In the third year, studying Plato, McKibben found out I was also taking German. He gave me an assignment: read a German philosopher’s take on Plato and present it to the class. I didn’t really have enough German to understand the philosopher. Comparing his work with Plato seemed insurmountable. 

I wandered the library looking for higher-level German students or philosophers or both. When I presented my findings to the class, they exploded with outrage and/or puzzlement and argued among themselves about the topic. 

Afterwards I went to visit McKibben to apologize for my failure. He looked at me for some minutes and then said, “It’s good to have something impossible to do once in a while.” Plato’s philosophy passed by me, but those words have come to mind a number of times in my life. Thank you, Grinnell, for continuing to hire teachers who have a great sense of humanity.  

- Linda Fiene Wagner ’64

I read with interest the feature “Chemistry in Copenhagen” in the Fall 2017 edition [Page 33], but was disappointed that the article dismissed bidets as a “silly topic.” When my wife returned from a trip to Japan two years ago extolling the virtues of the bidet, we quickly bought one (on Amazon!) and it has become one of our favored appliances. 

The bidet is often a source of discussion at parties, but it has also contributed to improved hygiene and a reduction in toilet paper consumption. Several friends and family members have purchased bidets after visiting our house!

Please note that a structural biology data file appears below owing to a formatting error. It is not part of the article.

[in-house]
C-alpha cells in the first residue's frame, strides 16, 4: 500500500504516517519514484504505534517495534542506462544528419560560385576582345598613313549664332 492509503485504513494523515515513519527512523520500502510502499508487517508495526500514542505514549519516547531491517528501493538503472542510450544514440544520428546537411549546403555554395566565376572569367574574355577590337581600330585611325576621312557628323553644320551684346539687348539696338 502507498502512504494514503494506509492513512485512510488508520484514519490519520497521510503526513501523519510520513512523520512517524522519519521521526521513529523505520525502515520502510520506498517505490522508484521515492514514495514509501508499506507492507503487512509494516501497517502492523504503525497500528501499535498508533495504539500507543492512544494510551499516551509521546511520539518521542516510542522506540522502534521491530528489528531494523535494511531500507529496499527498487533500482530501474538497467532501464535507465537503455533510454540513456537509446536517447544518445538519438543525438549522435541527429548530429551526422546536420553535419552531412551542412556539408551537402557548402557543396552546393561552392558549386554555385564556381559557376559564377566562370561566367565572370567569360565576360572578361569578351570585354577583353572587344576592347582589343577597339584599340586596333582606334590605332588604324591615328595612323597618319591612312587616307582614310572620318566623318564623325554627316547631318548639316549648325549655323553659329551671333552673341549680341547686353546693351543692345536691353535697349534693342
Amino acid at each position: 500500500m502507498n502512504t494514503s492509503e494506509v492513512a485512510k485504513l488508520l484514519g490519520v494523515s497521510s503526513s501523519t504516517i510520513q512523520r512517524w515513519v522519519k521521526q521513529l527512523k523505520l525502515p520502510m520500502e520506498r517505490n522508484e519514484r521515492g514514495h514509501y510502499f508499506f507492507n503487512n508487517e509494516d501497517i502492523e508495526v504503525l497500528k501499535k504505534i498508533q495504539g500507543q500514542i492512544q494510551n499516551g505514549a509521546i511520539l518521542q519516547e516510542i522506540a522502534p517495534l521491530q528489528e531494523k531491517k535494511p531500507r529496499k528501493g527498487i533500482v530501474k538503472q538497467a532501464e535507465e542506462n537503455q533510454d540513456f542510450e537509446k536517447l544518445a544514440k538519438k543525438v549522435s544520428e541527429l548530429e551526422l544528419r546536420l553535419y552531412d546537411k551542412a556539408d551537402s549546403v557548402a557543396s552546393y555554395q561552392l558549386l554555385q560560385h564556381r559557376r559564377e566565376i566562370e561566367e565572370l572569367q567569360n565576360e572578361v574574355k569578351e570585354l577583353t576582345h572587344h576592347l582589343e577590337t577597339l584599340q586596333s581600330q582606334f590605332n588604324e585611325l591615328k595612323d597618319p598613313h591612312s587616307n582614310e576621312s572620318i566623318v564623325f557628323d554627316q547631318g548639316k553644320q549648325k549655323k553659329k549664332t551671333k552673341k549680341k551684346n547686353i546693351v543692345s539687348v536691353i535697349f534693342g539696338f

I recommend Grinnell College purchase bidets for all of their toilets for sustainability reasons: you will be amazed in the reduction in toilet paper, at a cost of slightly increased water use! Your students will thank you too.

- Emily Resseger ’02

I was saddened to learn of the death of Michael Cavanagh in August 2017. The English department at Grinnell holds a special place in my heart as an English major and 1974 graduate — Michael Cavanagh, Edward Moore, James Kissane ’52, Peter Connelly, among others at the time. 

I am grateful to Grinnell for the education that I received, for the opportunities afforded me, and for the socially and politically charged debates to be had and lessons to be learned. The times were tumultuous, but I have fond memories of studying Joyce, Woolf, Auden, Yeats, Keats, Shelley, Milton, and Shakespeare in hallowed halls. 

I still have my notebook on modern British literature from Cavanagh’s class. And evidently through the years, more offerings followed: A Joycean walk through Dublin, poetry-writing classes, a book on Seamus Heaney. Ar dheis Dé go raibh a anam. Thank you.

- Anne Barriault ’74

When reading “When Work Doesn’t Work as Well as It Could or Should” [Fall, Page 26], I was struck by how redundant much of the material was. 

We’ve all heard, or at least should have heard, of “issues” with workplace layouts. Should we have cubicles? Should we have open layouts to inspire creativity/decrease overhead costs? 

Regardless of the outcome, this is a tired conversation. If Grinnell wants to inspire its current populace (and disinterested alumni) to do more and better, churning out another tired article that replicates masses of tired articles is not the way to do it. 

As for the topics within this article, “Is it time to toss the organizational chart?” and “What to ask before you take that new job,” better advice would be to have a Grinnell graduate to find a job with a company that will appreciate their knowledge and input. My honest advice would be, if you’re working for a company that would fire you for “pushing yourself hard and taking risks,” it sounds like you work for an outdated organization that’s about to fail anyway. Why waste your time and talents on a company that won’t be around long enough to appreciate them? 

If you’re going to write about a subject, please invest some time into it. You have a whole breadth of resources from alums who I’m sure can actually share some insight into the markets into which your current students will soon transition. 


- Emily Bajet ’12